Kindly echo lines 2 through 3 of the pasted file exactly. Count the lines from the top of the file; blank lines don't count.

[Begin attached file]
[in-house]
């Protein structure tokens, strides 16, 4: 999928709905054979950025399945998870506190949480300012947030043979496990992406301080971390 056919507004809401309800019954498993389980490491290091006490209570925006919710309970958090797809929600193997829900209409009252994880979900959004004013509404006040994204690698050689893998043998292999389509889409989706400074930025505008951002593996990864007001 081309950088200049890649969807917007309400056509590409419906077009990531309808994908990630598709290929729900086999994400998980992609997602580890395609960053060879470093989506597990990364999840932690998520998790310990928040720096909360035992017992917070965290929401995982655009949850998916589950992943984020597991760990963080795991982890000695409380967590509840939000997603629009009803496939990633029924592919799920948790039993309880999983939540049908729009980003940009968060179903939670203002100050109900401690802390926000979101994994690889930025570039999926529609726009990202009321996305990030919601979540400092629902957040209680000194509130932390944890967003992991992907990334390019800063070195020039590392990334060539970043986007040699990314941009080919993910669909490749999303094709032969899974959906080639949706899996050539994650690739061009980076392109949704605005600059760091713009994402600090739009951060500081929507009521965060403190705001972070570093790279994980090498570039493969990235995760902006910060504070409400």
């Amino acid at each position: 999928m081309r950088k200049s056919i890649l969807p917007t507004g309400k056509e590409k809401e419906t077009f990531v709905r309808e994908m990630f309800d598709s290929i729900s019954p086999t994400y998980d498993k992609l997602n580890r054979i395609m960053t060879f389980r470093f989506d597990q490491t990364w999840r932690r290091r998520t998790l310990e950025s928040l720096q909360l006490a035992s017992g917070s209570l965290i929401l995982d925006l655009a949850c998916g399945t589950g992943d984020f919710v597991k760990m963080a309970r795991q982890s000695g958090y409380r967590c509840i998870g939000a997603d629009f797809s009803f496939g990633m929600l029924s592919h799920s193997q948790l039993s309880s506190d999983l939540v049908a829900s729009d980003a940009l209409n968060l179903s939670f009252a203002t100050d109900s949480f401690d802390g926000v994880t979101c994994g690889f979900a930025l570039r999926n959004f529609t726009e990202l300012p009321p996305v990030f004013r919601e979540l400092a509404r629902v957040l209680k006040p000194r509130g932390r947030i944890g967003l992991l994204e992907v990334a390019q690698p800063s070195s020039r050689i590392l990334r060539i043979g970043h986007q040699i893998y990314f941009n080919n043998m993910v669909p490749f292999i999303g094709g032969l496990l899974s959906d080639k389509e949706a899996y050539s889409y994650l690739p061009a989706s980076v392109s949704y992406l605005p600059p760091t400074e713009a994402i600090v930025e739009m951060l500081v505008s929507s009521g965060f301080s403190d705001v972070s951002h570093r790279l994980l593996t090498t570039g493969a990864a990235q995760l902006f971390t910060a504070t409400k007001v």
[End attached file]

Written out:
């Protein structure tokens, strides 16, 4: 999928709905054979950025399945998870506190949480300012947030043979496990992406301080971390 056919507004809401309800019954498993389980490491290091006490209570925006919710309970958090797809929600193997829900209409009252994880979900959004004013509404006040994204690698050689893998043998292999389509889409989706400074930025505008951002593996990864007001 081309950088200049890649969807917007309400056509590409419906077009990531309808994908990630598709290929729900086999994400998980992609997602580890395609960053060879470093989506597990990364999840932690998520998790310990928040720096909360035992017992917070965290929401995982655009949850998916589950992943984020597991760990963080795991982890000695409380967590509840939000997603629009009803496939990633029924592919799920948790039993309880999983939540049908729009980003940009968060179903939670203002100050109900401690802390926000979101994994690889930025570039999926529609726009990202009321996305990030919601979540400092629902957040209680000194509130932390944890967003992991992907990334390019800063070195020039590392990334060539970043986007040699990314941009080919993910669909490749999303094709032969899974959906080639949706899996050539994650690739061009980076392109949704605005600059760091713009994402600090739009951060500081929507009521965060403190705001972070570093790279994980090498570039493969990235995760902006910060504070409400």
């Amino acid at each position: 999928m081309r950088k200049s056919i890649l969807p917007t507004g309400k056509e590409k809401e419906t077009f990531v709905r309808e994908m990630f309800d598709s290929i729900s019954p086999t994400y998980d498993k992609l997602n580890r054979i395609m960053t060879f389980r470093f989506d597990q490491t990364w999840r932690r290091r998520t998790l310990e950025s928040l720096q909360l006490a035992s017992g917070s209570l965290i929401l995982d925006l655009a949850c998916g399945t589950g992943d984020f919710v597991k760990m963080a309970r795991q982890s000695g958090y409380r967590c509840i998870g939000a997603d629009f797809s009803f496939g990633m929600l029924s592919h799920s193997q948790l039993s309880s506190d999983l939540v049908a829900s729009d980003a940009l209409n968060l179903s939670f009252a203002t100050d109900s949480f401690d802390g926000v994880t979101c994994g690889f979900a930025l570039r999926n959004f529609t726009e990202l300012p009321p996305v990030f004013r919601e979540l400092a509404r629902v957040l209680k006040p000194r509130g932390r947030i944890g967003l992991l994204e992907v990334a390019q690698p800063s070195s020039r050689i590392l990334r060539i043979g970043h986007q040699i893998y990314f941009n080919n043998m993910v669909p490749f292999i999303g094709g032969l496990l899974s959906d080639k389509e949706a899996y050539s889409y994650l690739p061009a989706s980076v392109s949704y992406l605005p600059p760091t400074e713009a994402i600090v930025e739009m951060l500081v505008s929507s009521g965060f301080s403190d705001v972070s951002h570093r790279l994980l593996t090498t570039g493969a990864a990235q995760l902006f971390t910060a504070t409400k007001v």